VALUE OF 3D T1W & STIR MRI SEQUENCES IN DIAGNOSING EROSIONS IN RHEUMATOID ARTHRITIS

Steven D. Needell, M.D.
Boca Radiology Group, P.A.

Magnetic Resonance Imaging (MRI) has been shown to outperform conventional radiography for detection of marginal erosions in inflammatory arthropathies (1-5). Early detection and staging of rheumatoid arthritis appears to have significant prognostic implications with disease progression (6-9), and MRI has the potential to become a powerful tool in guiding therapeutic options. Distinguishing small cortical marginal erosions (Fig A) from variant bone anatomy presents one of the most challenging aspects of accurately diagnosing joint erosions by MRI.

Evaluating the metacarpal and carpal bones is challenging because their curved surfaces contain numerous invaginations with regions of synovial infolding. Thin section (1mm or less) MR images are extremely useful in minimizing volume averaging (Figs B,C). Volume averaging results in misrepresentation of anatomy or signal intensity because of adjacent structures blending together in one image. As slice thickness decreases, so do the chances of misinterpreting a lesion due to volume averaging artifact.

GE's Applause (a.k.a. MagneVu MRI) is a portable, in-office MRI machine with protocols tailored for optimal visualization of erosions in the hands, wrist, and feet. The protocols produce small field of view, thin section microanatomy of cortical bone using 3D volume T1-weighted and STIR sequences, which have been demonstrated in the literature to be highly sensitive and specific for detection and characterization of cortical erosions (10-14). 3D T1 and corresponding STIR sequence produce images between 0.6 mm and 1 mm (Figs C,D) which allows more reliable characterization of small erosions than protocols using slices 2 or 3 mm slice thickness, which are more susceptible to volume averaging artifact.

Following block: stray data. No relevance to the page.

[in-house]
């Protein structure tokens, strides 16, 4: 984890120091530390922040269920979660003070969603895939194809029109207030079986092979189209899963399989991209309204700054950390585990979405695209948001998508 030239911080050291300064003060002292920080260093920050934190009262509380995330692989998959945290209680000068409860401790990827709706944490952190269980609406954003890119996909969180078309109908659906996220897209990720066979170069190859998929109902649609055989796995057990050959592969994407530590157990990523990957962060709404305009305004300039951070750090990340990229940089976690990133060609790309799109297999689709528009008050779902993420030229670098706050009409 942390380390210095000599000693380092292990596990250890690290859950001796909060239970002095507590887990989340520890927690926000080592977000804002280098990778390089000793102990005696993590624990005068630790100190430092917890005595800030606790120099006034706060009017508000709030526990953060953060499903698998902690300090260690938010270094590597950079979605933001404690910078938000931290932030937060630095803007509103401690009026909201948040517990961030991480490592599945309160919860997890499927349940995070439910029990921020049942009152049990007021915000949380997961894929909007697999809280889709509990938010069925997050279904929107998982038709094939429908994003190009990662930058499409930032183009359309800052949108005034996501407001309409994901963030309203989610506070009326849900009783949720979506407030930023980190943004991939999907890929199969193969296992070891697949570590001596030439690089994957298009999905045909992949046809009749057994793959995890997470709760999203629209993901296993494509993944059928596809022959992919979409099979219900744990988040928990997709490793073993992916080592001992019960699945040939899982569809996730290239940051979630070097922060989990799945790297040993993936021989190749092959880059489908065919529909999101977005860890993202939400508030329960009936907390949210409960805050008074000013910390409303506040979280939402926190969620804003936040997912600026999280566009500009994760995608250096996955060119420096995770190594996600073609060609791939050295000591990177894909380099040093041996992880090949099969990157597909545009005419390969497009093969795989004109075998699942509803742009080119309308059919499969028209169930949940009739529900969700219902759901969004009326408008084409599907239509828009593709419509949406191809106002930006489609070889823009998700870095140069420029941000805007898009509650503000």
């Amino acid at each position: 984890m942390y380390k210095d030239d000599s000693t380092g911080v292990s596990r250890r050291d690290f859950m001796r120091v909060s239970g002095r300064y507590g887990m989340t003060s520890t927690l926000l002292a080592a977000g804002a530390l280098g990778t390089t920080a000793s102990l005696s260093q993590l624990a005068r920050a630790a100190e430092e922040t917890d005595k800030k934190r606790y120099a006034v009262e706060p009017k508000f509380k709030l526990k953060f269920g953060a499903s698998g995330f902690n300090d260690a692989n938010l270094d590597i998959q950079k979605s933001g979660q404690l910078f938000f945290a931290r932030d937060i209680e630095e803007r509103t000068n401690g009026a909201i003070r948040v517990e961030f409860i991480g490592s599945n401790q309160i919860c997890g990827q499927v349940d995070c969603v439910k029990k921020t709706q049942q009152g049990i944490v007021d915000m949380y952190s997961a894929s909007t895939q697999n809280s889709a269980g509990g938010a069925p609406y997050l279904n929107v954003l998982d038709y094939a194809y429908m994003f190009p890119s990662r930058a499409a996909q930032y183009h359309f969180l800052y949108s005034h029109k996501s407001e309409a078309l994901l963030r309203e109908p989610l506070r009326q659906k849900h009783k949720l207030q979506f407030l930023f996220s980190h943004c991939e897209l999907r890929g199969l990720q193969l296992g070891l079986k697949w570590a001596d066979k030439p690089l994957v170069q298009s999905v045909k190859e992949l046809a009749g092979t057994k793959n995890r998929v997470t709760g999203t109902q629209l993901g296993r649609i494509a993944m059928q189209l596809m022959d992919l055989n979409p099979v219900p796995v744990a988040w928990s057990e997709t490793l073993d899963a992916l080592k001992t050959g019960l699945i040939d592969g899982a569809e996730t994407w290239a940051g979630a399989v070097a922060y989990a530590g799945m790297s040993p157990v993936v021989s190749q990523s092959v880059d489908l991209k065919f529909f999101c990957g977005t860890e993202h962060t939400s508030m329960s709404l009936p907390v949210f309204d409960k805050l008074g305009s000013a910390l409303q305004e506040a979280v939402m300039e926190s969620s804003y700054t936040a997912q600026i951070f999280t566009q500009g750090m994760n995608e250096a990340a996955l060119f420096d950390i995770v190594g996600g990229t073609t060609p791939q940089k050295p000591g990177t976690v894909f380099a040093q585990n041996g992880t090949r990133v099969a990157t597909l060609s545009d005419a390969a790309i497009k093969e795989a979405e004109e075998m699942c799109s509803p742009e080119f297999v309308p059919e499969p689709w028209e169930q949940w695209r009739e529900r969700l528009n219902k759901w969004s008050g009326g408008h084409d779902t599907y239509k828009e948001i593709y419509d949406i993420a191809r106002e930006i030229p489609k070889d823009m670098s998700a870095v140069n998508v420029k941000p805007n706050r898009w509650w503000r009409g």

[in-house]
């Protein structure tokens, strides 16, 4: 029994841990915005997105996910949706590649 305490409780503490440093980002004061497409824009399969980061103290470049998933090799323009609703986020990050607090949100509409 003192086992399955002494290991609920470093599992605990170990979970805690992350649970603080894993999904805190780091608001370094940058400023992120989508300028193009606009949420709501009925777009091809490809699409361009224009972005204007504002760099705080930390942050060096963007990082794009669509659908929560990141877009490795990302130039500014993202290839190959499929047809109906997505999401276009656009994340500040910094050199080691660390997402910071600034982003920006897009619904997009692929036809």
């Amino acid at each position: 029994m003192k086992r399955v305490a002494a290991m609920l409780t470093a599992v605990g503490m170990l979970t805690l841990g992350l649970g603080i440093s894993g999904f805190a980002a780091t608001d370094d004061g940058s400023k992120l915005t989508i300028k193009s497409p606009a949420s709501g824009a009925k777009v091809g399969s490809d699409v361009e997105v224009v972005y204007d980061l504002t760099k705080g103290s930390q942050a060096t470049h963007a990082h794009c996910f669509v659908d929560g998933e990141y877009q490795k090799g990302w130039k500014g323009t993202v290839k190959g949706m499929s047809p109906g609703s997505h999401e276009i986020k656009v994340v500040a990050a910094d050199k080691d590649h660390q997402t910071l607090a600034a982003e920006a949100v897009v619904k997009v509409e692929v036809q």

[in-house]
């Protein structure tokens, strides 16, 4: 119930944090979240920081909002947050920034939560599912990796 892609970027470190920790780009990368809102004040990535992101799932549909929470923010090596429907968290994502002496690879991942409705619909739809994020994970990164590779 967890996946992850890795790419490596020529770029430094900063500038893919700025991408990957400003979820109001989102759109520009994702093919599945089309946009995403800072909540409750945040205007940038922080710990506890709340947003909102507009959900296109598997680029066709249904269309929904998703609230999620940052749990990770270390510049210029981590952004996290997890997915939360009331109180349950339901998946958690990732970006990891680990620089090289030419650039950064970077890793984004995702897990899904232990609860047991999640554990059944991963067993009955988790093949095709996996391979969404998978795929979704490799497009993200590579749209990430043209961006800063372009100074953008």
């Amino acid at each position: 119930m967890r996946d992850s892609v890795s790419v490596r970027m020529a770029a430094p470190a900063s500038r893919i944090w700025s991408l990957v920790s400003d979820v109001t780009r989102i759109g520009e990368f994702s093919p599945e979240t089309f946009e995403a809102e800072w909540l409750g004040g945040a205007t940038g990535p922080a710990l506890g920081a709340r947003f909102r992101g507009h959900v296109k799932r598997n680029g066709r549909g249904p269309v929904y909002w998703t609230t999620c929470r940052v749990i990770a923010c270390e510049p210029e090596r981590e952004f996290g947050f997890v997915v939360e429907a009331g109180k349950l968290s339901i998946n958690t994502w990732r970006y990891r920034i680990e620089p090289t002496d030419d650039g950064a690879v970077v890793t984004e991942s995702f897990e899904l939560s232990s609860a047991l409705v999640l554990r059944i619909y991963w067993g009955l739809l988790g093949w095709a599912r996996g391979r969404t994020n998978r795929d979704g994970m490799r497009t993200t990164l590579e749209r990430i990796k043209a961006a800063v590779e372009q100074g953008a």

Assessing the chronicity or acuity of an erosion is a valuable tool in staging disease and can assist in guiding therapeutic decisions (6-9). T1W images excel at visualizing bone anatomy and have been shown to be a sensitive sequence for detecting the presence of subacute and chronic erosions. STIR images are the most sensitive sequence for detecting bone marrow edema associated with acute erosions (10-14). Subacute and chronic erosions erosions appear similar in signal intensity on T1W images. On the thin section STIR sequence, subacute erosions are brighter than capsular and synovial tissue (Fig E) and chronic "burned out" erosions appear dark. The thin section STIR sequence is therefore a critical sequence in differentiating subacute from chronic erosions.

In conclusion, the ability to reliably detect and characterize early erosions in rheumatoid arthritis appears to be an effective way of staging disease and planning therapeutic intervention. Thin section (1mm or less) MRI sequences minimize volume averaging which increases specificity of erosion detection. Using a corresponding thin section 3D STIR sequence is an important adjunct to minimize volume averaging artifact and allow effective staging of the chronicity of erosions in rheumatoid arthritis.

Fig A. Erosions along dorsal capsule within lunate and capitate. Note the erosions are brighter in signal than capsular soft tissue. Without thin sections, it is difficult to differentiate such erosions from the joint capsule.
Fig B. Thin sections of wrist reveal well defined tunnel erosions along the capsular margin of lunate and triquetrum. Thin section T1W and STIR sequences allow differentiation of these erosions from capsular infolding.
Fig C. Images of wrist reveal apparent excavation within the capitate on T1W, however the corresponding thin section STIR images reveal this defect to be low intensity, indicating it represents normal variation in bone contour. 
Fig D. Images of hand reveal bright STIR signal in 3rd metacarpal. When analyzing thin sections before and after this cut, this signal is seen to represent focal synovial/capsular infolding rather than an erosion. Corrobative findings include a thin, low intensity capsule without evidence of thickening or synovitis. 
Fig. E. Imaging of the hand reveals a scoop erosion in the radial side of the 3rd metacarpal head. STIR images confirm the presence of this erosion. Bright STIR signal suggests its subacute nature.

 

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